The hands-on demonstrations will take place at the Walter T. Kelley Company, located in Clarkson. Classes will start at 8 a.m. central time on June 6 and will last until 3 p.m. The sessions are free of charge to members of the KSBA and $10 for non-members.
Apiary classes will be held in the Kelley Company's apiary. Some of the topics that will be covered are hive inspections, making splits and divides, how to mark queens and re-queening hives, grafting queen cells, varroa mite treatments, mite monitoring, small hive beetle trapping, ross rounds and comb honey production, pulling honey techniques, honey extraction, swarm catching and solar wax melters.
Anyone who is already a beekeeper is asked to bring a veil and protective clothing before handling the bees.
Lunch will be provided to all participants.
Instructors for the apiary sessions will be Kentucky State University Apiculture Extension Specialist Dr. Tom Webster, Master Beekeeper and Honey Producer Carol Marks, past KSBA President and EAS Master Beekeeper Kent Williams, past KSBA President and Kentucky Queen Producer Gordon Vernon, current KSBA President Martin Hickey, Kentucky Beekeeper and Pollen Producer Harris Overholt and State Apiarist Phil Craft.
KSBA President-Elect Joe Taylor urged anyone who is interested in attending the event to notify him by phone at 270-879-8654 or by email at firstname.lastname@example.org or email@example.com.
Taylor talked about how important a class like this was to a beekeeper who was just starting out.
"We have so many new beekeepers now begging for hands-on experiences," he explained. "That is why we decided to have this event. We needed experienced beekeepers to show them what to look for and how to do things. This field day will be perfect for somebody who wants to get their feet wet with learning about bees."
He offered two pieces of critical advice for beekeepers. Do not poison the bees with Seven-dust spray and always remember to wipe out a beehive very quickly. Wait until late at night to spray Seven-dust on plants, because the spray could kill the bees instantly.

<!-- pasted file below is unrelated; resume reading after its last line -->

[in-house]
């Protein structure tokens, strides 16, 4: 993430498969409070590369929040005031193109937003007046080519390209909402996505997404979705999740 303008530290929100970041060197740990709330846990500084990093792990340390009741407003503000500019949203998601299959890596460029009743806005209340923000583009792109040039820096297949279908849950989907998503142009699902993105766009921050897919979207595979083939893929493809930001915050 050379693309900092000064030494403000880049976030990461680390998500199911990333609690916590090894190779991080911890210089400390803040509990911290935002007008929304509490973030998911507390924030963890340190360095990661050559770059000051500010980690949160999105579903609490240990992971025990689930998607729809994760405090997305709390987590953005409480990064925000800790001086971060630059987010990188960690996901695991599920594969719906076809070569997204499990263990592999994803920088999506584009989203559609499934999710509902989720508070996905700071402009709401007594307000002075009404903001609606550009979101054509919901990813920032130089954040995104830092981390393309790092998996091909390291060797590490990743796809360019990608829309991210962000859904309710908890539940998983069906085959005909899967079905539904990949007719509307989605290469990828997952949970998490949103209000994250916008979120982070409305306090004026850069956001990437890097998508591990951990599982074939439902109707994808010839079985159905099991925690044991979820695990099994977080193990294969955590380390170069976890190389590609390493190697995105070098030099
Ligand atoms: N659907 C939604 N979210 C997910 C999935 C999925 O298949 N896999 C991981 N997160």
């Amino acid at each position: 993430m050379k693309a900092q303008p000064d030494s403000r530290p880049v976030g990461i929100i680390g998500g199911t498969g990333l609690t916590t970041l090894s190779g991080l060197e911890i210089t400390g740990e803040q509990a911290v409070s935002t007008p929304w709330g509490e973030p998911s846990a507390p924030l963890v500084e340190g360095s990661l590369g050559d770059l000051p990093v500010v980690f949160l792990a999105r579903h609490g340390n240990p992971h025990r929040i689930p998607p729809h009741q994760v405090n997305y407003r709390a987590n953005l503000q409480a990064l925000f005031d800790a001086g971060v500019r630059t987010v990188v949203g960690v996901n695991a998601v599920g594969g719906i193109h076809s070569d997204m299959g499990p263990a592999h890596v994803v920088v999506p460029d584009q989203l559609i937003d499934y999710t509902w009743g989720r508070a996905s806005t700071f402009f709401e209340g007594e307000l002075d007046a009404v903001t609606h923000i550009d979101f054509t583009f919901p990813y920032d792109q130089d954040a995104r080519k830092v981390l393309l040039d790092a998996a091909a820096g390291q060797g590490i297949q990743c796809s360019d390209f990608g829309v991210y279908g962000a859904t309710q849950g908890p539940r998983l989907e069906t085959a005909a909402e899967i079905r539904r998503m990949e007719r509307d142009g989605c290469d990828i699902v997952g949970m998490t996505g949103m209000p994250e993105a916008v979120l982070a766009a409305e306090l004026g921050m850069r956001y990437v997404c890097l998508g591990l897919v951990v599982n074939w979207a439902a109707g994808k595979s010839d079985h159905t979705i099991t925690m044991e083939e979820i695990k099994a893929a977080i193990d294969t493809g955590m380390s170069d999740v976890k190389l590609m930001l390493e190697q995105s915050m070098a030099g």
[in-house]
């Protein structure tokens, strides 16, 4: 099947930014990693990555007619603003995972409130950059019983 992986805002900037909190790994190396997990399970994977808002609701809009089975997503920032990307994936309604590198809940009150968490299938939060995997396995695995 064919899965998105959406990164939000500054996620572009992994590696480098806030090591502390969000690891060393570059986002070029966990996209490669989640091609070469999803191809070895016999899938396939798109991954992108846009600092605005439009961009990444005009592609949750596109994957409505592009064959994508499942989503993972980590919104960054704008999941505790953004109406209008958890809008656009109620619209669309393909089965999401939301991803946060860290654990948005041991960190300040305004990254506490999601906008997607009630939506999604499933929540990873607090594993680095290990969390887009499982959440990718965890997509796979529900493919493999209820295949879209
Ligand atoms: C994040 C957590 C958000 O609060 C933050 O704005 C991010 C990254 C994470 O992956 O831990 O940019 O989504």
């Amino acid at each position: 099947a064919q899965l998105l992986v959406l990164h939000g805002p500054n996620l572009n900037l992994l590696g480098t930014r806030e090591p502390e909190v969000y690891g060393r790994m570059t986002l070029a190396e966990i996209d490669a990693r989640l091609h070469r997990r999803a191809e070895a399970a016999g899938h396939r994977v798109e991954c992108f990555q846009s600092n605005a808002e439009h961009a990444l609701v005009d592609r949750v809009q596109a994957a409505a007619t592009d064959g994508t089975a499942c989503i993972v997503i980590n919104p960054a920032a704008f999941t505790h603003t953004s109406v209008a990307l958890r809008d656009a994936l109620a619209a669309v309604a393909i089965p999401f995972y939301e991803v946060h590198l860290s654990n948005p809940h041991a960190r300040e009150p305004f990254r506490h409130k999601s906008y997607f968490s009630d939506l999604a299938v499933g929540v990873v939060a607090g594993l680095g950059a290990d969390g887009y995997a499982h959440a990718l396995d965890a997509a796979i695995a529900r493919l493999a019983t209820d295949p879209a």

Taylor said people do not realize how beneficial bees are to people.
"The bee is responsible for pollination," he mentioned. "The honey bee is the biggest pollinator around. They pollinate things like strawberries, cantaloupe, pickles and pumpkins. A bumble bee pollinates tomatoes for us. The bee pollination process has been going on for 35 million years."
Taylor himself has 26 hives. He has been a beekeeper in Caneyville since 1985.
"I got the equipment at the Kelly factory," Taylor remembered. "They got me interested in it. You can be as big as you want in a business like this."
"Bees for the most part are very docile creatures," he explained. "A bee will only sting you for two reasons, if you startle it or you mess with its nest. They get a little cranky in July and August, because the blossoms are gone, but that is about it. Many people do not realize it, but a honey bee only lives four to six weeks in the summer and will fly five to 600 miles in that time. The wings will get shorter and wear out, and the bee cannot get back to hive. We call it aging out. In a bee's lifetime they do so many different jobs."
The Kelley Company has been serving the bee-keeping industry since 1952.